Last week, we saw the struggling New York Gothams conclude the first road trip in the 135-year history of the Giants franchise. Overall, the Gothams were on the road for two weeks, from May 11, 1883 to May 25, 1883, winning only one game and losing eight.
With a record of 4-11, the Gothams were mired in sixth place. The pitching staff was underachieving, the defense was porous, and their hitting was absolutely anemic. Despite a roster that included future baseball Hall of Fame players “Smiling” Mickey Welch, Roger Connor, John Ward, and Buck Ewing, the club scored a league low 61 runs while allowing 112 runs– the 3rd worst mark in the league.
The Gothams were scoring an average of four runs per game but allowing an average of 7.5 runs. Hardly winning baseball.
The club gratefully returned to their home in New York City at the original Polo Grounds on 110th street, across from Central Park. As we discussed in the very first part of this series, the New York Gothams were not the only major league ballclub in New York that year. The New York Metropolitans joined the rival American Association that year, and both clubs were owned by the ambitious and wealthy tobacconist John B. Day.
Both the Gothams and Metropolitans played their home games at the Polo Grounds.
May 30, 1883 was Decoration Day (the precursor of Memorial Day) and as one of the few holidays for the public it was traditionally a great day for baseball attendance. Clubs frequently scheduled double headers to capitalize on the higher attendance.
Amazingly on this day, the Gothams and Metropolitans were both scheduled to play simultaneous double headers at the Polo Grounds. Not only that, but Yale University was also scheduled to play Princeton at the Polo Grounds in their celebrated annual match-up.
You might be wondering about the logistics of playing 5 games involving 7 different teams in one day on the same field.
Here’s the scene as described by The New York Times:
“Five games of base ball were played on the Polo Grounds yesterday. The ground was divided by a canvas fence running from One Hundred and Tenth to One Hundred and Twelfth street by which two games were played at one time. The Fifth avenue side of the ground was occupied by the New York (Gothams), Detroit, Yale and Princeton clubs, and the Sixth avenue portion by the Metropolitan, Columbus, and Cincinnati nines. Upward of 10,000 persons witnessed the five games played.”
On May 30, 1883, the Polo Grounds resembled a little league tournament, with games the games being played side by side.
Capri Suns and Orange Slices for everyone!
The first set of games began early in the morning at 9:50 AM. The Metropolitans defeated the Cincinnati Red Stockings (now the Cincinnati Reds), 1-0, behind the stellar pitching of right hander Tim Keefe who was on his way to 41 wins.
The Gothams continued their losing ways falling 5-2 to the Detroit Wolverines in a sloppy game in which all seven runs scored against New York were unearned. Wolverines rookie George Radbourn (cousin of the famous “Old Hoss” Radbourn) was on the mound for what would be his only major league victory.
When the Gothams’ game ended, the Yale and Princeton clubs took the field at 1:00 PM.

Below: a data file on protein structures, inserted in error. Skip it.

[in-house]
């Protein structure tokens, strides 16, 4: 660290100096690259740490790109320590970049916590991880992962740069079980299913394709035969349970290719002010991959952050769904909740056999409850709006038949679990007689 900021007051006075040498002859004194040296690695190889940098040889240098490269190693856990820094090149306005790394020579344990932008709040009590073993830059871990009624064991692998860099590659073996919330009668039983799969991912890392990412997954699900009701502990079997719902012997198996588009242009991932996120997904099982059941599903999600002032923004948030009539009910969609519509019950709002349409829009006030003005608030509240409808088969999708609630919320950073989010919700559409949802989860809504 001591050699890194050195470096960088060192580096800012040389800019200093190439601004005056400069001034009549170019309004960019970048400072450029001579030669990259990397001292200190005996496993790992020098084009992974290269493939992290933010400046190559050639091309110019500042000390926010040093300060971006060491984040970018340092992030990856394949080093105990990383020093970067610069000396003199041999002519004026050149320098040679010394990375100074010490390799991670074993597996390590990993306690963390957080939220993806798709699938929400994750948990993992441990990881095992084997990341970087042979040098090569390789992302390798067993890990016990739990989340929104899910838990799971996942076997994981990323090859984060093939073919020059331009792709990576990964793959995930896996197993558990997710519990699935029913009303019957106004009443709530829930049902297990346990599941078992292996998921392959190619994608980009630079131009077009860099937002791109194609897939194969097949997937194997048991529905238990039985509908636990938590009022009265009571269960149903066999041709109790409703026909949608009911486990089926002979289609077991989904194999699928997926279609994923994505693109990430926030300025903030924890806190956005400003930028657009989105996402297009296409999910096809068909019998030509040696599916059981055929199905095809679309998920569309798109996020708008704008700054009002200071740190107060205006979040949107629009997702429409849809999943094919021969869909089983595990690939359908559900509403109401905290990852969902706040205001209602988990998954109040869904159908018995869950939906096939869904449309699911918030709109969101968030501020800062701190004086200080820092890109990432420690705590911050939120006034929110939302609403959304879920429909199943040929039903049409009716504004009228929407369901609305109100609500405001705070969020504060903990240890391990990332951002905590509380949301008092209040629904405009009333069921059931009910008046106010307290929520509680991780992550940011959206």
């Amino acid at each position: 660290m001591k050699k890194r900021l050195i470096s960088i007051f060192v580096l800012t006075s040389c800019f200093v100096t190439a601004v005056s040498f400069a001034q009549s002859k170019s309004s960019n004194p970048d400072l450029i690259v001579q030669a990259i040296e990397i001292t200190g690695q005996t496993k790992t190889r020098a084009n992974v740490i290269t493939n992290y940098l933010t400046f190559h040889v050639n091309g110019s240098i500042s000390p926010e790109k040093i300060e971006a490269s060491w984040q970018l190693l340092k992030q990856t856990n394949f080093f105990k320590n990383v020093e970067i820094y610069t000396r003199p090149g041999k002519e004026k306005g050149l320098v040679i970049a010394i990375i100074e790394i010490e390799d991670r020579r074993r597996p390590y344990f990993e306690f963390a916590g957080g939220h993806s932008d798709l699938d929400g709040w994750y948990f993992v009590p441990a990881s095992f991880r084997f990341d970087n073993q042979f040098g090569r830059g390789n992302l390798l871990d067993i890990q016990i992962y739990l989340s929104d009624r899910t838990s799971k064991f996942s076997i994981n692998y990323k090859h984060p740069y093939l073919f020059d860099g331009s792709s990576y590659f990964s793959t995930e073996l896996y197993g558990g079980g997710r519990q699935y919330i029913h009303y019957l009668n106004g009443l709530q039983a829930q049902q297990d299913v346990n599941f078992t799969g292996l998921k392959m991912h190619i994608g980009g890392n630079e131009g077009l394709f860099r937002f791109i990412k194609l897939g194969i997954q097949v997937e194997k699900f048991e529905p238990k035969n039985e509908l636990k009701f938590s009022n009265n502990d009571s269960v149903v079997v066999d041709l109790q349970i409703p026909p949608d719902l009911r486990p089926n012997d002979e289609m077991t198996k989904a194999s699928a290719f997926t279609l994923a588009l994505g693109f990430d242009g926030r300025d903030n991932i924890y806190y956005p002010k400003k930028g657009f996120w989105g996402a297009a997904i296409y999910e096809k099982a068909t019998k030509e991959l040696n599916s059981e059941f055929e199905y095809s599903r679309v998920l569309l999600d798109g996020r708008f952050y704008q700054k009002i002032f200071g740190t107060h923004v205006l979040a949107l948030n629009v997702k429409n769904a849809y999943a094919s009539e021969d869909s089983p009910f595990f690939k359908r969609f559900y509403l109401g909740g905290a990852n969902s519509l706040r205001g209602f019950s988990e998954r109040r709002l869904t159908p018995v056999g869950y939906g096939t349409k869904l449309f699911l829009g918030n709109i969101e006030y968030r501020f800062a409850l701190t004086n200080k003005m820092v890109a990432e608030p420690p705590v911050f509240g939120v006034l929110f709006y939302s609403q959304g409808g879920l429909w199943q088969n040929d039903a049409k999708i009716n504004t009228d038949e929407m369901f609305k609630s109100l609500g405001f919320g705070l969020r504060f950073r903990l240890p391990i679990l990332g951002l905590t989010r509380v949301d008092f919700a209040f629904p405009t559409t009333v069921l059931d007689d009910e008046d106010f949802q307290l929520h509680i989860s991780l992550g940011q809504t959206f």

Yale fought to a 5-4 victory behind the pitching of the team’s dapper “Jumping” Jack Jones, who became infamous for his utterly unique throwing motion, in which he would jump and throw his fastball in mid-air.
The Metropolitans then played the Columbus Buckeyes at 4:00 PM and after the Yale victory, the Gothams and Detroit Wolverines began their second game at 4:30 PM.
“Smiling” Mickey Welch took the mound for the New York Gothams against “Stump” Weidman of the Wolverines. The clubs traded runs in the first inning and as the fifth inning started, the clubs were deadlocked 1-1.
Detroit scored two runs in the top of the fifth to make the score 3-1. The slumbering Gothams’ bats finally awoke in the bottom half of the inning as they scored four runs. The Gothams added three more runs in the later innings and cruised to an 8-4 victory.
Catcher and lead-off hitter Buck Ewing slugged a triple and a home run, while pitcher Welch helped his own cause with a double and a homer. More importantly, the Gothams snapped their four-game losing streak.
Were the Gothams’ bats finally awake?
It would seem so. They beat the Wolverines again on May 31st by a score of 4-1 and followed that with a 13-7 victory over Detroit on June 1st. Their next foe would be the mighty Chicago White Stockings (now the Chicago Cubs), who had been the 1882 National League pennant winners and arguably the most famous team in baseball.
The club was led by slugging first baseman Cap Anson, perhaps baseball’s greatest star and the first man to get 3,000 hits, and the dazzling and diminutive (5’ 3”) right hander Larry Corcoran. In 1883, the White Stockings were the heavy favorites to repeat as champions.
Yet on June 2, on the strength of 33 hits, including two more home runs for Buck Ewing, the Gothams battered Corcoran and the White Stockings by taking a 22-7 victory. That offensive outburst made 35 runs scored in 2 games.
The White Stockings’ Corcoran rebounded with a 5-2 victory just two days later by shutting down the newly potent Gothams’ offense.
But the Gothams’ bats would not be stopped for long. They closed out their series against Anson and the powerful White Stockings with two more blowout victories, a 10-3 win on June 5 and a 16-8 shellacking on June 7. With 63 runs in 5 games New York was finally playing up to their potential.
The Gothams record was now 10-13 and the team hoped their momentum would continue to build as the 1883 season moved forward.